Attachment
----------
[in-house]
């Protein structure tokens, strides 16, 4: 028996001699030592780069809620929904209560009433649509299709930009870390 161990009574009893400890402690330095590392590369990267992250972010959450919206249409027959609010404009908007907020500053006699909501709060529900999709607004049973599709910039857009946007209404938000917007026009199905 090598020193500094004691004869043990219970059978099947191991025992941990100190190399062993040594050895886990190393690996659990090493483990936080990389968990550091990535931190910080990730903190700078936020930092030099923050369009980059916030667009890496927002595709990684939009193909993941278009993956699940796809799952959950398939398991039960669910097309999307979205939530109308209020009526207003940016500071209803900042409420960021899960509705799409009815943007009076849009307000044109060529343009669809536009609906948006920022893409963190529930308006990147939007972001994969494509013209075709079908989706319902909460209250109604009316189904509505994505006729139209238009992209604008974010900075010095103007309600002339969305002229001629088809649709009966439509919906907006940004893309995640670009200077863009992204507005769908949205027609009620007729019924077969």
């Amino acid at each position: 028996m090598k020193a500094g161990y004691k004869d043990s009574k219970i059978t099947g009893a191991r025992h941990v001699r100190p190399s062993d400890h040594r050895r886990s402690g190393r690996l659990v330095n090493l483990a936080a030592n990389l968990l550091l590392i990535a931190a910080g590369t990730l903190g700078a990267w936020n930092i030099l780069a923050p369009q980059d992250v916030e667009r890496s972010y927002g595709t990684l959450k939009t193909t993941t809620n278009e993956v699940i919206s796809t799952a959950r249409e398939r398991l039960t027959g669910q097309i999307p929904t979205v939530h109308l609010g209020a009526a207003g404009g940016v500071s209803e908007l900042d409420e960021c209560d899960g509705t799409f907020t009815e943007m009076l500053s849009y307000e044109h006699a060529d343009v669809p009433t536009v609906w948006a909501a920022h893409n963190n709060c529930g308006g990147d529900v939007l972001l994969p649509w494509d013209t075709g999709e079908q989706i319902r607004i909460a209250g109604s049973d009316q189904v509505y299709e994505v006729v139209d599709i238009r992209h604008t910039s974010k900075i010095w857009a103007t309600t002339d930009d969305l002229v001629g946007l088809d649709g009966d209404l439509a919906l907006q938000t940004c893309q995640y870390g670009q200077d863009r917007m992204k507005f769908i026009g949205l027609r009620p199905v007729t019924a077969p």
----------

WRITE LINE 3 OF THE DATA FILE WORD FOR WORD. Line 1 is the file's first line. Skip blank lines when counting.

């Amino acid at each position: 028996m090598k020193a500094g161990y004691k004869d043990s009574k219970i059978t099947g009893a191991r025992h941990v001699r100190p190399s062993d400890h040594r050895r886990s402690g190393r690996l659990v330095n090493l483990a936080a030592n990389l968990l550091l590392i990535a931190a910080g590369t990730l903190g700078a990267w936020n930092i030099l780069a923050p369009q980059d992250v916030e667009r890496s972010y927002g595709t990684l959450k939009t193909t993941t809620n278009e993956v699940i919206s796809t799952a959950r249409e398939r398991l039960t027959g669910q097309i999307p929904t979205v939530h109308l609010g209020a009526a207003g404009g940016v500071s209803e908007l900042d409420e960021c209560d899960g509705t799409f907020t009815e943007m009076l500053s849009y307000e044109h006699a060529d343009v669809p009433t536009v609906w948006a909501a920022h893409n963190n709060c529930g308006g990147d529900v939007l972001l994969p649509w494509d013209t075709g999709e079908q989706i319902r607004i909460a209250g109604s049973d009316q189904v509505y299709e994505v006729v139209d599709i238009r992209h604008t910039s974010k900075i010095w857009a103007t309600t002339d930009d969305l002229v001629g946007l088809d649709g009966d209404l439509a919906l907006q938000t940004c893309q995640y870390g670009q200077d863009r917007m992204k507005f769908i026009g949205l027609r009620p199905v007729t019924a077969p």